W.Va., others to link Rx database to hinder, halt 'doctor shoppers'
CHARLESTON, W.Va. -- At the Patrick Street Drug Emporium, it takes a pharmacist just a few clicks on the computer to spot a potential "doctor shopper."
Did the person visit multiple pharmacies in the past week for prescriptions? Did they rack up a four-month supply of OxyContin in only a few weeks?
The computer will help answer those questions. For nearly a decade, West Virginia has electronically tracked every prescription filled for controlled substances -- those with a high potential for abuse, such as narcotic painkillers and anti-anxiety medications.
If the customer travels to other states to load up on prescriptions, though, the system isn't so helpful.
The state Board of Pharmacy is working to change that. Last month, the board signed on to a national project that will let states share data. So far, nine states have joined the National Association of Boards of Pharmacy InterConnect project, including two states that border West Virginia -- Ohio and Virginia.
Another 10 states are reviewing the program, said Carmen Catizone, director of NABP.
"Hopefully, by the end of the year, we should have about 20 states signed up and ready to go," he said.
The national system is scheduled to launch by July 31.
West Virginia is working to upgrade its software to make the change, with hopes of being ready by late summer or early fall, said David Potters, director of the state pharmacy board.
At Drug Emporium's Barboursville location, people often visit doctors and pharmacies in Ohio and Kentucky, in addition to the Mountain State, said Jerry Leonard, director of pharmacy services for four Drug Emporium stores.
"Literally, they could get prescriptions filled in all three states on the same day," he said, "and no one would find out, as long as they're paying cash."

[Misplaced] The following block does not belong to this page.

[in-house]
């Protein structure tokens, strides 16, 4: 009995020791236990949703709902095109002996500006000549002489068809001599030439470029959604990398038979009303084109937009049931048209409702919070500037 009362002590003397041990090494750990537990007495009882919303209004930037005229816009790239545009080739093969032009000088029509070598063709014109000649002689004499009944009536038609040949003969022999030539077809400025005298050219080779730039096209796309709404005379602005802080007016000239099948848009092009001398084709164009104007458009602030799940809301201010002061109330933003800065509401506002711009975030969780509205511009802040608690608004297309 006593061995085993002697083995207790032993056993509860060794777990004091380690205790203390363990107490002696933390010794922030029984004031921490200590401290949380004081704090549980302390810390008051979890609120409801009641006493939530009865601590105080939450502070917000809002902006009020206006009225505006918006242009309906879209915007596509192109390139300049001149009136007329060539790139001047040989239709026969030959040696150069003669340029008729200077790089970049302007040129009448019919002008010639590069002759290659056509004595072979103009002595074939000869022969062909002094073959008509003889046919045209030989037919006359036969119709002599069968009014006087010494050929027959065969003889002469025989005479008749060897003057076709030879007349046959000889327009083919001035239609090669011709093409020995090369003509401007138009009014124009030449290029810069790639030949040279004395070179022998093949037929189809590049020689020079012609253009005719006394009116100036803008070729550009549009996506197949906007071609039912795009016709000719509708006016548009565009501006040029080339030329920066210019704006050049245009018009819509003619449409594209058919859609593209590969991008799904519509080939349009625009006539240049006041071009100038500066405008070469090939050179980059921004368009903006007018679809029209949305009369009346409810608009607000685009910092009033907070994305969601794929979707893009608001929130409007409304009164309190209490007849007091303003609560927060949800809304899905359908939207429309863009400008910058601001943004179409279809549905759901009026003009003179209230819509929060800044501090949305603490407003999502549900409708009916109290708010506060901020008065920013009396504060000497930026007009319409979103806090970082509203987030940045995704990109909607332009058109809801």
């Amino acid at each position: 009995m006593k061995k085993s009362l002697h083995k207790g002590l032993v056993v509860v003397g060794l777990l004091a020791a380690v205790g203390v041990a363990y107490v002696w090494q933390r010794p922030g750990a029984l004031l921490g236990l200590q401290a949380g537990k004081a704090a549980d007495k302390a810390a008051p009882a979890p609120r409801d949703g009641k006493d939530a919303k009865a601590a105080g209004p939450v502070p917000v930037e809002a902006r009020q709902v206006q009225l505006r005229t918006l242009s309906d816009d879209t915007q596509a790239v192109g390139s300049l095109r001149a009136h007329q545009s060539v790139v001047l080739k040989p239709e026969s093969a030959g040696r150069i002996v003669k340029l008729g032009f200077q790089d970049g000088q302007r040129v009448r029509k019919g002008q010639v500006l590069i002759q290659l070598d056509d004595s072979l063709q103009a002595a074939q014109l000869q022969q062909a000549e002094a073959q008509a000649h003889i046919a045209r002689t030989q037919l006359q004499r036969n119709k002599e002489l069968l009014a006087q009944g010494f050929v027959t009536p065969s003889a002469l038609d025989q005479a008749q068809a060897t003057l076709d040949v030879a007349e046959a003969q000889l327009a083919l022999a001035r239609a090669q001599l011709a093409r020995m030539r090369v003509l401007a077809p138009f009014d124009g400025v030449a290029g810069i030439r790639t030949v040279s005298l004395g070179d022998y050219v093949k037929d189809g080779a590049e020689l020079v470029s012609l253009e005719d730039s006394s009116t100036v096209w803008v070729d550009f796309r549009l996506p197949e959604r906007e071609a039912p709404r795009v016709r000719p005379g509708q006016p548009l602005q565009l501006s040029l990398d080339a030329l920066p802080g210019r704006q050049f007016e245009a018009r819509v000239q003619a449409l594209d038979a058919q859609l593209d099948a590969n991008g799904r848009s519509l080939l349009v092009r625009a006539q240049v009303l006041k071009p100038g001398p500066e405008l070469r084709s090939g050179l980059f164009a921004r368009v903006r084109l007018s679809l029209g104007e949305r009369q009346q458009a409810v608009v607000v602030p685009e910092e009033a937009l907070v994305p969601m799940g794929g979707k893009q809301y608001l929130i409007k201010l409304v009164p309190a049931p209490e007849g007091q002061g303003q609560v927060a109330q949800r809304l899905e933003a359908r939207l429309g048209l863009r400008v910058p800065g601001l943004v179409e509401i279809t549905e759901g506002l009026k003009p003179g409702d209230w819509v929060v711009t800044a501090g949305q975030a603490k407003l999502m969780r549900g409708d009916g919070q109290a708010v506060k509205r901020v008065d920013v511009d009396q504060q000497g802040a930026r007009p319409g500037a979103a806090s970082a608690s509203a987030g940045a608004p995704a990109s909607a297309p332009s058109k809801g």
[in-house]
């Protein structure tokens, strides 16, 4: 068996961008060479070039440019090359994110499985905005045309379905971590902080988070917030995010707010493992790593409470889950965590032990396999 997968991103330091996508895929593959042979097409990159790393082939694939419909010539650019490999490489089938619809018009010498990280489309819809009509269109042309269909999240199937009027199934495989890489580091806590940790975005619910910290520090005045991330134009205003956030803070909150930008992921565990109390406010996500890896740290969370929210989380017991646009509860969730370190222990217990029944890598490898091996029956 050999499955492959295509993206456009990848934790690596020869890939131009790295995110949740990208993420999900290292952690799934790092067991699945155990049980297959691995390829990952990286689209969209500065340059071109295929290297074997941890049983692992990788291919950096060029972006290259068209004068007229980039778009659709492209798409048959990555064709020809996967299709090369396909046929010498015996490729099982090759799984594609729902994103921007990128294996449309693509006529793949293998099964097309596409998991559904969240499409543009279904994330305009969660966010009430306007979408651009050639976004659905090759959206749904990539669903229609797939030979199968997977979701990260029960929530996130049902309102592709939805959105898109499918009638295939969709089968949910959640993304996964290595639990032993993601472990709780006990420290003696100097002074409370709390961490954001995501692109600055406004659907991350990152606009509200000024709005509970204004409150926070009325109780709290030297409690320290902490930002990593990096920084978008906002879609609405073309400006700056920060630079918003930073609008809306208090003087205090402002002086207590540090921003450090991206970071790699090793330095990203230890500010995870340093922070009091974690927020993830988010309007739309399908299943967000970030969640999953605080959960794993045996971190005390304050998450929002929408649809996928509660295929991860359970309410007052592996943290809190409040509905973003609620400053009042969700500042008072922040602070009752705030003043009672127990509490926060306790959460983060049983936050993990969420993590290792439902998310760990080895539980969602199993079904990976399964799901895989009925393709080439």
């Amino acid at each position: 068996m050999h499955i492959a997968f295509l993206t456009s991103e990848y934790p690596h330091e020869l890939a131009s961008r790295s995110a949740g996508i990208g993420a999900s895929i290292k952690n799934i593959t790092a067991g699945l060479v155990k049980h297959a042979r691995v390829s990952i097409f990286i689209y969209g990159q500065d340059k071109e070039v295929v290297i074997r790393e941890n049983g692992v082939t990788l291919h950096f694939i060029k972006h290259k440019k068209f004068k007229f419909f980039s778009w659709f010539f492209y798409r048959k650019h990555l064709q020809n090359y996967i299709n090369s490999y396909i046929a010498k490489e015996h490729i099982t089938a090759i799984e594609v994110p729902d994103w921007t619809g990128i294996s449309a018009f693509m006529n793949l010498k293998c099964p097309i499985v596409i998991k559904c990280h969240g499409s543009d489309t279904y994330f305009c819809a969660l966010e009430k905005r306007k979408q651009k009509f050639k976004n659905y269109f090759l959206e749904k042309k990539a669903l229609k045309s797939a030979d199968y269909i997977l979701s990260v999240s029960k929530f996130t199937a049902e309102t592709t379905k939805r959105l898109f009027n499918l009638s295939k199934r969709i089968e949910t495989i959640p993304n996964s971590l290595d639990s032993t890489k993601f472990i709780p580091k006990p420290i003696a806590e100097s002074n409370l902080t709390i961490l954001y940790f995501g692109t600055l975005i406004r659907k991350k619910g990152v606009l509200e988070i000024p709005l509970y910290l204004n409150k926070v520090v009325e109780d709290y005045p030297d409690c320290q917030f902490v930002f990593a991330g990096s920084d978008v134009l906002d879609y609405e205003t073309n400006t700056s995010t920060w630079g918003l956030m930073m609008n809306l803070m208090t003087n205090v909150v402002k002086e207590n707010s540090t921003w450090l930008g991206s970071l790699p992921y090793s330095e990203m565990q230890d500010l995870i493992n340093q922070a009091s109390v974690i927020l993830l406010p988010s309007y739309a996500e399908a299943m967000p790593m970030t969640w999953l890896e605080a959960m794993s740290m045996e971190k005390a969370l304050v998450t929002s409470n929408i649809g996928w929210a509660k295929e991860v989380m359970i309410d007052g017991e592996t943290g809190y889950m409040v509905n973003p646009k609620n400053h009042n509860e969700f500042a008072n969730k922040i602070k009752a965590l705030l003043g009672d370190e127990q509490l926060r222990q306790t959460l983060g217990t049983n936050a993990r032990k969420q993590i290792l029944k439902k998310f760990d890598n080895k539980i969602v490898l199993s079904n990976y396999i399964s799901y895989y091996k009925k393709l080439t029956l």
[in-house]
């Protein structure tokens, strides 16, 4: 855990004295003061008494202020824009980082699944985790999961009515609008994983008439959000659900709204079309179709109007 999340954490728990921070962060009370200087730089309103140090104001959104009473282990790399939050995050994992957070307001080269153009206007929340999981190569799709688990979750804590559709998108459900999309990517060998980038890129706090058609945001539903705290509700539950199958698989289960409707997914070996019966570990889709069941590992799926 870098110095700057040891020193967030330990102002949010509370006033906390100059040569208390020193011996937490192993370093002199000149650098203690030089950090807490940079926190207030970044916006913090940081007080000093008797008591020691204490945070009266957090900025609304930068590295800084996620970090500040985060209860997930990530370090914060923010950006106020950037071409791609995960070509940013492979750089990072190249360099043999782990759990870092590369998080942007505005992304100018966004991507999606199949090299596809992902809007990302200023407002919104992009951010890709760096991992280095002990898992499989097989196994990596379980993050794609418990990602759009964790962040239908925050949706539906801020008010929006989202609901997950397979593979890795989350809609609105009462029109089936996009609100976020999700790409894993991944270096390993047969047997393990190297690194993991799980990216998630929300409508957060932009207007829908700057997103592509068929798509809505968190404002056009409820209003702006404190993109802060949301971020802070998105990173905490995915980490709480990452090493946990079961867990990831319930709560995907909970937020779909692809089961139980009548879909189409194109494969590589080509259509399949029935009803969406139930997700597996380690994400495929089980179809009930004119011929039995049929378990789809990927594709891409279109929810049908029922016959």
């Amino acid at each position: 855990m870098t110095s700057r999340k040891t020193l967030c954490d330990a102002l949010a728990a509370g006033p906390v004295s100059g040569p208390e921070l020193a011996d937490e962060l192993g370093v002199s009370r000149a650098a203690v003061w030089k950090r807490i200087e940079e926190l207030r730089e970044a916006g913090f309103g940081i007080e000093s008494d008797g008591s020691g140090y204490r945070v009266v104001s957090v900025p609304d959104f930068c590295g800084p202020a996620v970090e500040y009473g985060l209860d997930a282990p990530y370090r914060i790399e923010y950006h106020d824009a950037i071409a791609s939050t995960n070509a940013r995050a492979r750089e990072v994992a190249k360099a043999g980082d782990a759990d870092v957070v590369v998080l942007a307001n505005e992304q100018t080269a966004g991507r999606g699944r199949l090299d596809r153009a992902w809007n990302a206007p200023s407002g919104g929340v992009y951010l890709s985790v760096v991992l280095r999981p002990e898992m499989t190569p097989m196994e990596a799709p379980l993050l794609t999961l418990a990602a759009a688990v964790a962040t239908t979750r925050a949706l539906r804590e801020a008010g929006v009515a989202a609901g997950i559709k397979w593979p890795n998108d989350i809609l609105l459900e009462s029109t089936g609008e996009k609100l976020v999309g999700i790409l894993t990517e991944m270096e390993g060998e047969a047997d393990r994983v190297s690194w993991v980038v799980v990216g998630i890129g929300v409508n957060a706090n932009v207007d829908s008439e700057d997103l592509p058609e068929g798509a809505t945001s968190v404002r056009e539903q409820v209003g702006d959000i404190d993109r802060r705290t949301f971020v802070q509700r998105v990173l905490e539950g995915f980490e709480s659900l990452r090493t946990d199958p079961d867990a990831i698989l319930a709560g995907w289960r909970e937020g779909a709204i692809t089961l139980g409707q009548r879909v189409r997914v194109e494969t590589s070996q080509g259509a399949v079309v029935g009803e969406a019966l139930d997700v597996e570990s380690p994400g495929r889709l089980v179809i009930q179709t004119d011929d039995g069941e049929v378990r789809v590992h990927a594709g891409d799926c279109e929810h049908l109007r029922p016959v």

Another change also is in store for the state's monitoring program. Under a law passed last year, all pharmacies in West Virginia must have Internet access beginning July 1. Previously, some pharmacies couldn't participate in the state's database because they weren't connected to the Web.
West Virginia has been trying to link with other states for years, but technical and funding problems have stood in the way.
The InterConnect program won't cost West Virginia a penny, Potters said.
"That was part of the attractiveness," he said.
West Virginia previously had considered joining a federal program to link state databases, Potters said. That one would have cost up to $60,000 to start out, and only a few states had signed up.
Doctors and pharmacists use the system to detect doctor shoppers. Police use it to investigate drug trafficking and pill mills.
Each state has different laws on who can get into the database, and InterConnect will make sure the linked system follows those rules, Potters said.
In West Virginia, police have access to the database only if they have a court order to do so, or are a member of a drug task force. In some states, any sheriff or sheriff's deputy can check out the program, Potters said.
"[InterConnect] is supposed to respect each state's laws," Potters said. "It won't be carte blanche access."
Sgt. M.T. Smith of the West Virginia State Police's Bureau of Criminal Investigations called the state's database "probably one of the most successful programs as far as pharmaceutical diversion that has ever been implemented."
Before West Virginia's database launched in 2002, he said, police had to drive to different pharmacies to gather records.
"What used to take months, now takes a matter of minutes," he said.
Still, West Virginia health providers aren't required to check the database when filling or writing prescriptions. Some "are turning a blind eye" to drug abuse, said Smith, who wants more doctors and pharmacists to take advantage of West Virginia's existing technology.
"It would be great [to share data with other states]," Smith said, "but at the same time, until we get everybody using it in this state, that's a second priority."
Leonard of Drug Emporium said it's up to each pharmacist to use his or her professional judgment on how often to tap into the database. Some pharmacists check the system for every customer. Others only use the system when they're suspicious. These days, many pharmacists are suspicious of just about everybody, Leonard said.
"It's really very discouraging, because we've allowed individuals who basically play the system to color our perception of people who are in legitimate chronic-pain situations," he said. "That's a pretty sad situation."
Still, Leonard called the system a "tremendous tool" for thwarting drug diversion.
People determined to get their pills can be argumentative at the pharmacy counter, he said.
"When you didn't have access to all the records, it was difficult to stand your ground," he said. "From that perspective, knowledge is power."
Reach Alison Knezevich at firstname.lastname@example.org or 304-348-1240.